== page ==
Ethan A. Huff
February 4, 2012
What began as a simple program to address safety and security issues at the 2010 Winter Olympics has become a massive online spying operation targeted at journalists and writers. The US Department of Homeland Security (DHS)’sMedia Monitoring Initiative(MMI) has been expanded to collect and track information from online forums, blogs, public websites, message boards, and social networking sites, as well as gather “personally identifiable information” (PII) on journalists and media writers.
According to the DHS report, the MMI expansion includes collecting PII on news anchors, newscasters, on-scene reporters, both on camera and on the internet, and various other media personalities who “use traditional and / or social media in real time to keep their audience situationally aware and informed” — so basically anyone, in other words.
It also includes collecting personal information on US and foreign government officials, US and foreign government spokespersons, as well as those from private sector companies, and practically any other individuals that make public statements or that provide “public updates” in any way shape or form. Such individuals are conveniently all lumped together in the same list with terrorists and drug cartel leaders, which suggests that information gatherers and disseminators are now a threat to DHS.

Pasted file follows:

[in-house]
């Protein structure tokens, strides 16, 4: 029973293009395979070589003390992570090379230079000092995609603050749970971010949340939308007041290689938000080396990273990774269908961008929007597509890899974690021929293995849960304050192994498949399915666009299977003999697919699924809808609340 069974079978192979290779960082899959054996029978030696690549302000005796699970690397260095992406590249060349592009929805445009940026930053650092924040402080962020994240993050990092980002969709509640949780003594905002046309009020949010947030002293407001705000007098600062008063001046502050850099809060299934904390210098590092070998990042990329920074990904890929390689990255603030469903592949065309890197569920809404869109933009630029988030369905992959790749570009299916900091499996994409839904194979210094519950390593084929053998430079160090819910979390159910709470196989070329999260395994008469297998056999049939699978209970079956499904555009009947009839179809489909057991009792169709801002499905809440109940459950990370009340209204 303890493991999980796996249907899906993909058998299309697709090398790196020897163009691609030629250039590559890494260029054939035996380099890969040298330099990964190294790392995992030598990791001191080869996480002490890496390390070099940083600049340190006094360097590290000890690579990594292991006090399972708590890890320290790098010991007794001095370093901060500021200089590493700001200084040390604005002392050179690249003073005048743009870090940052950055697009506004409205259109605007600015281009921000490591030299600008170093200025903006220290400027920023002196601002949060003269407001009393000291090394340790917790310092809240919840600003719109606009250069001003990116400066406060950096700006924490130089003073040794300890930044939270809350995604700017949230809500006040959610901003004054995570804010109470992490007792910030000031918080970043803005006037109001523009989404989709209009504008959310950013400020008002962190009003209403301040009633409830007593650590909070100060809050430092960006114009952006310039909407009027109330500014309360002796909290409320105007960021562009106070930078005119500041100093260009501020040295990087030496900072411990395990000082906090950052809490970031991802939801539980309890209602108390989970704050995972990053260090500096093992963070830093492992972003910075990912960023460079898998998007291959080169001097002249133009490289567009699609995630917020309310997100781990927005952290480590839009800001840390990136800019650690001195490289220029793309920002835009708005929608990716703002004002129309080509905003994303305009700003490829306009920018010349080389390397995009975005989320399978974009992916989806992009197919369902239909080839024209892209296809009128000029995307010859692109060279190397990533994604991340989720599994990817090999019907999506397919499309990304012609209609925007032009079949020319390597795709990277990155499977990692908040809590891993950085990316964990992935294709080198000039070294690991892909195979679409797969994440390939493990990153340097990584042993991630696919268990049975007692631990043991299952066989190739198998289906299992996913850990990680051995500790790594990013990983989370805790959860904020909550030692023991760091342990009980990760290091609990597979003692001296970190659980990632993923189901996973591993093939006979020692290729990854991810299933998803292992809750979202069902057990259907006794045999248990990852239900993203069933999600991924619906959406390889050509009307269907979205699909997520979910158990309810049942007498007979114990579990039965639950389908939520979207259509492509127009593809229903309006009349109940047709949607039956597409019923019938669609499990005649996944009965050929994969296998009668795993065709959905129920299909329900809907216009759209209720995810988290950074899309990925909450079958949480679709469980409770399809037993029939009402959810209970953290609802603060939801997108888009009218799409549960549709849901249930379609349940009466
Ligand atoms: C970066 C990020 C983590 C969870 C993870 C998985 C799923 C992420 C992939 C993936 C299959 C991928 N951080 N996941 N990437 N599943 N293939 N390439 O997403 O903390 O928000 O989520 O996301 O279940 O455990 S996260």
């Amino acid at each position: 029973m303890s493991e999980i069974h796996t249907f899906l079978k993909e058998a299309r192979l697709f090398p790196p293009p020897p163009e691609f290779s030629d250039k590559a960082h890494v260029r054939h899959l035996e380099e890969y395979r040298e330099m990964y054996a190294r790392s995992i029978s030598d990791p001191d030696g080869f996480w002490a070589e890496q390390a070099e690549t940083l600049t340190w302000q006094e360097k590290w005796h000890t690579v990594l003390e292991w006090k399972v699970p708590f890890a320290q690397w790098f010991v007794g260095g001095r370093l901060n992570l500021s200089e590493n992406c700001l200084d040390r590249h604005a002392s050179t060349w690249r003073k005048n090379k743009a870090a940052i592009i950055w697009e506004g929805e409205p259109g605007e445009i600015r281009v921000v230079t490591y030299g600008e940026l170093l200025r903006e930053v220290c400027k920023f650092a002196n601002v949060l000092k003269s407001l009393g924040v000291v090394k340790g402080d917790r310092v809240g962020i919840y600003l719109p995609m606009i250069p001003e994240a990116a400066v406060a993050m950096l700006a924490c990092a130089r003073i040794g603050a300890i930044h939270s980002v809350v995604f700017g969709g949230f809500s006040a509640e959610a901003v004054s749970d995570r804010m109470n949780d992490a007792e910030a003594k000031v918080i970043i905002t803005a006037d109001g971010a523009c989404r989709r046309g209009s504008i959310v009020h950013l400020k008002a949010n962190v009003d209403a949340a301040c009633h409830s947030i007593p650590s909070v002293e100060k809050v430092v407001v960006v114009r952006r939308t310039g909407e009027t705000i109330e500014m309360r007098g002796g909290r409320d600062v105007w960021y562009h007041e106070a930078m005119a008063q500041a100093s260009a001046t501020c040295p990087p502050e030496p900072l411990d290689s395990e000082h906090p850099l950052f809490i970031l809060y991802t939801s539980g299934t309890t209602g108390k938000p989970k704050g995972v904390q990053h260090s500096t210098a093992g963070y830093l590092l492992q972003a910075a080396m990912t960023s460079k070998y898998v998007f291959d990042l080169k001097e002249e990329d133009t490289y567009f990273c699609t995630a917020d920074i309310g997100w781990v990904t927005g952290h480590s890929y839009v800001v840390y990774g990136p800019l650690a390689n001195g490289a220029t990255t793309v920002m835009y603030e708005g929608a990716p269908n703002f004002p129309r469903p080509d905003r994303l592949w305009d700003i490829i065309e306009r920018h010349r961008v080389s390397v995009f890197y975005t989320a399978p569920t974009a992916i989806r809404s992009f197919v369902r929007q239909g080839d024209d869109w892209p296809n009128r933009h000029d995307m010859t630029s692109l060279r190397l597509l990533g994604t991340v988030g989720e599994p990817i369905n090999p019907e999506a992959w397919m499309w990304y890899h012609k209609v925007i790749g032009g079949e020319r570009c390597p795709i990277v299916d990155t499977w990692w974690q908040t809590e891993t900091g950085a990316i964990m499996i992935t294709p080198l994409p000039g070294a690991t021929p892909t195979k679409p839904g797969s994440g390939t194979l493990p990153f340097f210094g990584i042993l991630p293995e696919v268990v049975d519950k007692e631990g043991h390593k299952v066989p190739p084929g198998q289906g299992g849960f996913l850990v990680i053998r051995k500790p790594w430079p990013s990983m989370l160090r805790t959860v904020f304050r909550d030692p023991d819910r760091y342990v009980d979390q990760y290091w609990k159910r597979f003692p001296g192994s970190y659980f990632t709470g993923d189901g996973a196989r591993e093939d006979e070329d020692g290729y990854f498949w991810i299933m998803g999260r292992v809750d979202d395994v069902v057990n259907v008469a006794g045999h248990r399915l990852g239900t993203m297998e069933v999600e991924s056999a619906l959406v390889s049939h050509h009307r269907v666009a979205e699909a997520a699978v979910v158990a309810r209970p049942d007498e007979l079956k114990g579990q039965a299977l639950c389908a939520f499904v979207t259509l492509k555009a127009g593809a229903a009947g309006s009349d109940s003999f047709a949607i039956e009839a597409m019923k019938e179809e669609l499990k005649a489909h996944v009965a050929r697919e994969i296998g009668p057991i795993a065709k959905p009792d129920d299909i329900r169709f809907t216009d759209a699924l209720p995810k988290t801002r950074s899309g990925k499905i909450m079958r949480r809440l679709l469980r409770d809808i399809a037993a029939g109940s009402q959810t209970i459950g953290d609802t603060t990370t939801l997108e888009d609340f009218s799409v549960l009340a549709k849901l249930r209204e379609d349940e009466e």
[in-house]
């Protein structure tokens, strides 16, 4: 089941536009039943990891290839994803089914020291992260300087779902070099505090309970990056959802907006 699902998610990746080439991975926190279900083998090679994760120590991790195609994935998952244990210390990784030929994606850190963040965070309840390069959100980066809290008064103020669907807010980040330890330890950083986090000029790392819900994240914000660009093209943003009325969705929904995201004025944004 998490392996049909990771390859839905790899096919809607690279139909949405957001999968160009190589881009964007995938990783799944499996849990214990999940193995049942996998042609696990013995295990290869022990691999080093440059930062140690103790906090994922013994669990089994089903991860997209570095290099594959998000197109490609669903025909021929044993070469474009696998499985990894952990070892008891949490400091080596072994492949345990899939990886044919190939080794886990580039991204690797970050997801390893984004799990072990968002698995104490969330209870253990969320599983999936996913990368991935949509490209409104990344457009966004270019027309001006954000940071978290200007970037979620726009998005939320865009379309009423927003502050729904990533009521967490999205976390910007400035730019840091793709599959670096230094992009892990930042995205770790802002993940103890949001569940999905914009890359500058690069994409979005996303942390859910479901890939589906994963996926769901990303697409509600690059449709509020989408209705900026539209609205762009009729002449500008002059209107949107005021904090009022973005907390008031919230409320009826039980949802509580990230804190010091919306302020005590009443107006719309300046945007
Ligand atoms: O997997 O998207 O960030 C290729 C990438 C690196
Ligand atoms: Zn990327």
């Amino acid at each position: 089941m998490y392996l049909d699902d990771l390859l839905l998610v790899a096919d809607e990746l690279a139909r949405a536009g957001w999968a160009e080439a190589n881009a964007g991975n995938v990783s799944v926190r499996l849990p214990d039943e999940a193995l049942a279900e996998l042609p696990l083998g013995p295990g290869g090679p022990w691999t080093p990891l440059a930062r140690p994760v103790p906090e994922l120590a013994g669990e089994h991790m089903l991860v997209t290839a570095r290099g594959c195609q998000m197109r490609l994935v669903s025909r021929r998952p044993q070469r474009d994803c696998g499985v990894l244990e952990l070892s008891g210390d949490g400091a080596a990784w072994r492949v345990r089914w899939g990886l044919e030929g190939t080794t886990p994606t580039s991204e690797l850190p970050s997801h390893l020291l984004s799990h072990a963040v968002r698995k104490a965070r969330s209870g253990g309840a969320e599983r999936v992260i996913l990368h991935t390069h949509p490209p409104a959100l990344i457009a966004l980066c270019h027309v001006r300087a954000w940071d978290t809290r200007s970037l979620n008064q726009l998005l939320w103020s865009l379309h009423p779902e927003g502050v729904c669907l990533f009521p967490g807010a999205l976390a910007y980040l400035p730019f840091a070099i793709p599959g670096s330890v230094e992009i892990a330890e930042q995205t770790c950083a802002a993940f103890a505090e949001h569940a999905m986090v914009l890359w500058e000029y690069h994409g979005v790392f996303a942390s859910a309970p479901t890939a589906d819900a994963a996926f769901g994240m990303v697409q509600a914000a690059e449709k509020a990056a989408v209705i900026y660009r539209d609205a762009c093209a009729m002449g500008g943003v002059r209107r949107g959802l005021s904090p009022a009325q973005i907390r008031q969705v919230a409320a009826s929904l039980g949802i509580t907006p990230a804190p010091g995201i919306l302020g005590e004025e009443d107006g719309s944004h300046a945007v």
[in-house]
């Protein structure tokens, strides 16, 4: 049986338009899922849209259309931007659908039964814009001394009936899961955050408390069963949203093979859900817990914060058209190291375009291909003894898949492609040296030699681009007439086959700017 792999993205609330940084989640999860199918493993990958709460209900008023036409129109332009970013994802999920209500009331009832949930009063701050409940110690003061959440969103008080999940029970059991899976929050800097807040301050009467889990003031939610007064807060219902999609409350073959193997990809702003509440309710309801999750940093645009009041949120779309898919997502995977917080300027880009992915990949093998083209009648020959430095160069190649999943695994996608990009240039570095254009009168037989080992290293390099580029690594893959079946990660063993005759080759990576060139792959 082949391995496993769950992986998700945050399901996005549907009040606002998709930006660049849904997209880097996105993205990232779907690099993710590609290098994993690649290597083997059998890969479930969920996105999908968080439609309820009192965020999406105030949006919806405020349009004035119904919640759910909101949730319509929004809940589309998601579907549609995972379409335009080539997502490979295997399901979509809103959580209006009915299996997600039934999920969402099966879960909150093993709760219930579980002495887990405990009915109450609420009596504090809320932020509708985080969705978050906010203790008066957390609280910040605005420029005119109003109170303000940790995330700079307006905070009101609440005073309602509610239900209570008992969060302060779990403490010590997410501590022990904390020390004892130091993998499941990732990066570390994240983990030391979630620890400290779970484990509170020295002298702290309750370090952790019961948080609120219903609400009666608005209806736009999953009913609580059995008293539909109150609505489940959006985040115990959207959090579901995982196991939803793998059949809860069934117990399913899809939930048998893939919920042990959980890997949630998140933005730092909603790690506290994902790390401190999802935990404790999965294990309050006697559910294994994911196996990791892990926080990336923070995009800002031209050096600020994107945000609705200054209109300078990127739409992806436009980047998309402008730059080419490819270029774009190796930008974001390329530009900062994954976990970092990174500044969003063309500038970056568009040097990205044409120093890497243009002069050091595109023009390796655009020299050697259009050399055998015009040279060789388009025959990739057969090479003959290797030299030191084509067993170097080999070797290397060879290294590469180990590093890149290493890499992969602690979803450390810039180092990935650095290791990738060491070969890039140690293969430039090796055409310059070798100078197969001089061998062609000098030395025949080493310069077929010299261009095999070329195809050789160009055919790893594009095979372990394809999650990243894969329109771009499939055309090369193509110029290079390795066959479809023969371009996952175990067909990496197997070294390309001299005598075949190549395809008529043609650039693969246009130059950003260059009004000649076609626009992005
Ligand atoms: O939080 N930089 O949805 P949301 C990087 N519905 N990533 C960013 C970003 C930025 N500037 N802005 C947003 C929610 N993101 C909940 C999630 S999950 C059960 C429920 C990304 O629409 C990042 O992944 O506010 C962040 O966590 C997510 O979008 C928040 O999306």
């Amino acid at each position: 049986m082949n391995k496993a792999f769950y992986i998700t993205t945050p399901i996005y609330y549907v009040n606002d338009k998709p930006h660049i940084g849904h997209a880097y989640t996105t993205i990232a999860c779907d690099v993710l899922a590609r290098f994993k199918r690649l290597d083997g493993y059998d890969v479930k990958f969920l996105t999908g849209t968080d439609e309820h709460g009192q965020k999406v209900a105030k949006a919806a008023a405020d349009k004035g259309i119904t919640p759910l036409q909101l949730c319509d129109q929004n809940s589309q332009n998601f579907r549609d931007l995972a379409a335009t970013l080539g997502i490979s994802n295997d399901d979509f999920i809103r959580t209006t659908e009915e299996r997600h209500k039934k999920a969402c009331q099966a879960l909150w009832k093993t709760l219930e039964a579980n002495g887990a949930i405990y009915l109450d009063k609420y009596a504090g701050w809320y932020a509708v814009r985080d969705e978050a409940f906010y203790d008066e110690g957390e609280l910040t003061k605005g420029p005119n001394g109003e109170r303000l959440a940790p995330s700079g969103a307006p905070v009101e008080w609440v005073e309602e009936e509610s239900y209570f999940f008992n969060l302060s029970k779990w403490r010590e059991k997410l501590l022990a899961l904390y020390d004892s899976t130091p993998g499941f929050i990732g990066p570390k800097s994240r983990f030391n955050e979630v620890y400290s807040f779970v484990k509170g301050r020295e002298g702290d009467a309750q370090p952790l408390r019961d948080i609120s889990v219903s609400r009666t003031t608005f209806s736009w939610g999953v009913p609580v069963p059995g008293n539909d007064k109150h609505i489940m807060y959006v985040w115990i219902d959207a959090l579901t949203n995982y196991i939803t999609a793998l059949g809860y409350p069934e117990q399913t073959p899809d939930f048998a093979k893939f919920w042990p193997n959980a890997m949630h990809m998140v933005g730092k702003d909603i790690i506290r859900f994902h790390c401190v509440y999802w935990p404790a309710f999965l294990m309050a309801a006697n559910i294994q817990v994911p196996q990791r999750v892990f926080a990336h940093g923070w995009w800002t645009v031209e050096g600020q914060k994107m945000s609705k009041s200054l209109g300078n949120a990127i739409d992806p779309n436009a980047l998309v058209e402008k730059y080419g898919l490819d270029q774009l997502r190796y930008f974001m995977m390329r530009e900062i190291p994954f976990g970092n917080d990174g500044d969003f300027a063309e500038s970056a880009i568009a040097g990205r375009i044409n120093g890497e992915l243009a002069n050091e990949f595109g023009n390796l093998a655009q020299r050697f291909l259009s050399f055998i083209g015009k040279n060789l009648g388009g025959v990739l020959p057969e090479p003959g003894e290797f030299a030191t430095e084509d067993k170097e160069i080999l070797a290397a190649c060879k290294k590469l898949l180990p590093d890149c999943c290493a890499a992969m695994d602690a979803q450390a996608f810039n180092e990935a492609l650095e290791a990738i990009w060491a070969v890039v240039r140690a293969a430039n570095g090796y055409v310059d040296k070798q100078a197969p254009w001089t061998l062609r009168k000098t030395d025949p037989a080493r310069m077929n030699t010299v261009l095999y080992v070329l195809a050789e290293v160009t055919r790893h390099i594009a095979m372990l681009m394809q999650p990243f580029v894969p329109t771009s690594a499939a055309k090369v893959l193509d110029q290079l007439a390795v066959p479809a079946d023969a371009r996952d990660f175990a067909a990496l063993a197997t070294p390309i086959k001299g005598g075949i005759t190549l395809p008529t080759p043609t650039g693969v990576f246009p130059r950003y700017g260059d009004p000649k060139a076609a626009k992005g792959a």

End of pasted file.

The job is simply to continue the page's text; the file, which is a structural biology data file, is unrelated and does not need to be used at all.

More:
You can view the DHS report by downloading it from the MMI section of the following page:http://www.dhs.gov/files/publications/gc_1284657535855.shtm
If you read between the lines, you will see that DHS has given itself a free pass to track and monitor the online activity ofNaturalNewswriters, for instance, as well those who write for other alternative media sites. And while the agency insists such spying will be limited to certain “necessary” situations, the scope of the provision itself leaves an open-ended interpretation on what is truly necessary.
In the opening statements of the MMIPrivacy Compliance Review, for example, DHS states that the collection of personal and other information on journalists and media personalities is necessary for “situational awareness” purposes and for “establishing a common operating procedure.” This includes information about the identity of an individuals, and any information that can be linked to that individual.
But who decides what is needed for establishing a common operating procedure or situational awareness, whatever these terms may mean? Well, it is DHS that decides, which means the agency will pick and choose who is perceived as a threat in order to potentially censor them, or worse. Be warned.
This article was posted: Saturday, February 4, 2012 at 4:11 am